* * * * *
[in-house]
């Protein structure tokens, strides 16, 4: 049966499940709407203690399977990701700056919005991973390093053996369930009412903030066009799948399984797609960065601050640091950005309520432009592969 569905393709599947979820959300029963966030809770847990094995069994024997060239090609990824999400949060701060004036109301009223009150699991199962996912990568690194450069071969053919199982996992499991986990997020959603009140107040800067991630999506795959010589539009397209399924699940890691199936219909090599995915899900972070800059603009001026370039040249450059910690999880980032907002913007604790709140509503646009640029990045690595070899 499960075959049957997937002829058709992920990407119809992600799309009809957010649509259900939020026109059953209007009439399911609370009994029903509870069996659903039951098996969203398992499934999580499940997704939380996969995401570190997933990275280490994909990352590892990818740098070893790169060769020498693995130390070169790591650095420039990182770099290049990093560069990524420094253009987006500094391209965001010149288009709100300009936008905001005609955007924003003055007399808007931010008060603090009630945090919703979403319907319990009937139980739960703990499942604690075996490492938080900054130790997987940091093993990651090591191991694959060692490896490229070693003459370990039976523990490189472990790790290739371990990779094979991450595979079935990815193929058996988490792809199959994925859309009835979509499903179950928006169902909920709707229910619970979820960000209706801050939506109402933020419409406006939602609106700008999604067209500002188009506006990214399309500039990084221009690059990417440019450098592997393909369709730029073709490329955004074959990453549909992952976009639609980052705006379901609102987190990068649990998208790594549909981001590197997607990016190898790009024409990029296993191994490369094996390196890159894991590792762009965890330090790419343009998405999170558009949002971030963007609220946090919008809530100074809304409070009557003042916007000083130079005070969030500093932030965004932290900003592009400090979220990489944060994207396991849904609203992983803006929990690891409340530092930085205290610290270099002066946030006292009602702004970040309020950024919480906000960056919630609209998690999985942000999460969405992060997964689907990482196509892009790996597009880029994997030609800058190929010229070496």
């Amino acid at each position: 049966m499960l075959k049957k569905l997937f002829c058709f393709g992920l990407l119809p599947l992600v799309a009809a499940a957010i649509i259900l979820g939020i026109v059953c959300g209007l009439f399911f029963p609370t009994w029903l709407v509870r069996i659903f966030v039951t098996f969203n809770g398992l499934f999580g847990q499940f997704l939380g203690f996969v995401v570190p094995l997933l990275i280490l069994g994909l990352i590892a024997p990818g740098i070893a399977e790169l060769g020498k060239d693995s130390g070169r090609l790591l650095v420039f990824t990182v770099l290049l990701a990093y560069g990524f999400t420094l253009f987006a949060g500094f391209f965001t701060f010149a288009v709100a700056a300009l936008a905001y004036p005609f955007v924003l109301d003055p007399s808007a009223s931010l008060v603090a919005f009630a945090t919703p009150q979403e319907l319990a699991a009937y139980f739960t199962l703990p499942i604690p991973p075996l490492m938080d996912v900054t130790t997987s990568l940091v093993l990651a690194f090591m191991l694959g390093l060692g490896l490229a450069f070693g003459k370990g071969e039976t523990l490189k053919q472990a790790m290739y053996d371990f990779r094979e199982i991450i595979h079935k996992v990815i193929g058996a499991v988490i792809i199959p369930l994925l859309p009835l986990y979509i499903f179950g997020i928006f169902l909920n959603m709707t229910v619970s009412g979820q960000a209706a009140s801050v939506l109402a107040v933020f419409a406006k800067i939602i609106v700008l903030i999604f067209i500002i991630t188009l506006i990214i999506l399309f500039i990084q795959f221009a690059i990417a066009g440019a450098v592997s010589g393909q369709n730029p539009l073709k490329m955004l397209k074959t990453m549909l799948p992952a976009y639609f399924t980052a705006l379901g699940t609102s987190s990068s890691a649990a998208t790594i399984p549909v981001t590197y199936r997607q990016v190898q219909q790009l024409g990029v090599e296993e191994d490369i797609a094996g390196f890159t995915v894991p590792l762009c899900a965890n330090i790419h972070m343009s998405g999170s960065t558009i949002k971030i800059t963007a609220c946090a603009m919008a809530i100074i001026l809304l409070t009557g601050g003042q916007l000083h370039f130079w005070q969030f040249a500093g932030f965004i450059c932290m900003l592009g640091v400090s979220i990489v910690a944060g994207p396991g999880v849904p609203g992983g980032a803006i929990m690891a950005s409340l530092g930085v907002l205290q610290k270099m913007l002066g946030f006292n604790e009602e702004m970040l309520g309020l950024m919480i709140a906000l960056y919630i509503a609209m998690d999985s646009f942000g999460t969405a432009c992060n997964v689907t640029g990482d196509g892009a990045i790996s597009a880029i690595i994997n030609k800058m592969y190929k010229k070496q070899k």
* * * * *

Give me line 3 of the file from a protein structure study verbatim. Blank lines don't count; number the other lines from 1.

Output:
């Amino acid at each position: 049966m499960l075959k049957k569905l997937f002829c058709f393709g992920l990407l119809p599947l992600v799309a009809a499940a957010i649509i259900l979820g939020i026109v059953c959300g209007l009439f399911f029963p609370t009994w029903l709407v509870r069996i659903f966030v039951t098996f969203n809770g398992l499934f999580g847990q499940f997704l939380g203690f996969v995401v570190p094995l997933l990275i280490l069994g994909l990352i590892a024997p990818g740098i070893a399977e790169l060769g020498k060239d693995s130390g070169r090609l790591l650095v420039f990824t990182v770099l290049l990701a990093y560069g990524f999400t420094l253009f987006a949060g500094f391209f965001t701060f010149a288009v709100a700056a300009l936008a905001y004036p005609f955007v924003l109301d003055p007399s808007a009223s931010l008060v603090a919005f009630a945090t919703p009150q979403e319907l319990a699991a009937y139980f739960t199962l703990p499942i604690p991973p075996l490492m938080d996912v900054t130790t997987s990568l940091v093993l990651a690194f090591m191991l694959g390093l060692g490896l490229a450069f070693g003459k370990g071969e039976t523990l490189k053919q472990a790790m290739y053996d371990f990779r094979e199982i991450i595979h079935k996992v990815i193929g058996a499991v988490i792809i199959p369930l994925l859309p009835l986990y979509i499903f179950g997020i928006f169902l909920n959603m709707t229910v619970s009412g979820q960000a209706a009140s801050v939506l109402a107040v933020f419409a406006k800067i939602i609106v700008l903030i999604f067209i500002i991630t188009l506006i990214i999506l399309f500039i990084q795959f221009a690059i990417a066009g440019a450098v592997s010589g393909q369709n730029p539009l073709k490329m955004l397209k074959t990453m549909l799948p992952a976009y639609f399924t980052a705006l379901g699940t609102s987190s990068s890691a649990a998208t790594i399984p549909v981001t590197y199936r997607q990016v190898q219909q790009l024409g990029v090599e296993e191994d490369i797609a094996g390196f890159t995915v894991p590792l762009c899900a965890n330090i790419h972070m343009s998405g999170s960065t558009i949002k971030i800059t963007a609220c946090a603009m919008a809530i100074i001026l809304l409070t009557g601050g003042q916007l000083h370039f130079w005070q969030f040249a500093g932030f965004i450059c932290m900003l592009g640091v400090s979220i990489v910690a944060g994207p396991g999880v849904p609203g992983g980032a803006i929990m690891a950005s409340l530092g930085v907002l205290q610290k270099m913007l002066g946030f006292n604790e009602e702004m970040l309520g309020l950024m919480i709140a906000l960056y919630i509503a609209m998690d999985s646009f942000g999460t969405a432009c992060n997964v689907t640029g990482d196509g892009a990045i790996s597009a880029i690595i994997n030609k800058m592969y190929k010229k070496q070899k």